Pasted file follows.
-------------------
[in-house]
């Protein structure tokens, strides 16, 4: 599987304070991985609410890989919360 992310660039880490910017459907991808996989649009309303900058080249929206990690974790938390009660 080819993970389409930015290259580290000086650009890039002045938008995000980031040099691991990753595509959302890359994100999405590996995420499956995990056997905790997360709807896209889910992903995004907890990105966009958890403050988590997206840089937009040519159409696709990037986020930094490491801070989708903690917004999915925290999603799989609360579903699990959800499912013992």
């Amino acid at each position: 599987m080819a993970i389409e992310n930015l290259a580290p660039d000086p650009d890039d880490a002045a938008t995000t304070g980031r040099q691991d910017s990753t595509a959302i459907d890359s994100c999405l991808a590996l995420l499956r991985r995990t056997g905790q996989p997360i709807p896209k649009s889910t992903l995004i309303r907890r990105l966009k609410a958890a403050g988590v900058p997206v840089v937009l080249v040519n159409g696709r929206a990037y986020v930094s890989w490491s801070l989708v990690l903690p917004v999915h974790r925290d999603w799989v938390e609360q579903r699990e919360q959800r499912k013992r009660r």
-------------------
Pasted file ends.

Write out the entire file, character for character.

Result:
[in-house]
């Protein structure tokens, strides 16, 4: 599987304070991985609410890989919360 992310660039880490910017459907991808996989649009309303900058080249929206990690974790938390009660 080819993970389409930015290259580290000086650009890039002045938008995000980031040099691991990753595509959302890359994100999405590996995420499956995990056997905790997360709807896209889910992903995004907890990105966009958890403050988590997206840089937009040519159409696709990037986020930094490491801070989708903690917004999915925290999603799989609360579903699990959800499912013992």
């Amino acid at each position: 599987m080819a993970i389409e992310n930015l290259a580290p660039d000086p650009d890039d880490a002045a938008t995000t304070g980031r040099q691991d910017s990753t595509a959302i459907d890359s994100c999405l991808a590996l995420l499956r991985r995990t056997g905790q996989p997360i709807p896209k649009s889910t992903l995004i309303r907890r990105l966009k609410a958890a403050g988590v900058p997206v840089v937009l080249v040519n159409g696709r929206a990037y986020v930094s890989w490491s801070l989708v990690l903690p917004v999915h974790r925290d999603w799989v938390e609360q579903r699990e919360q959800r499912k013992r009660r």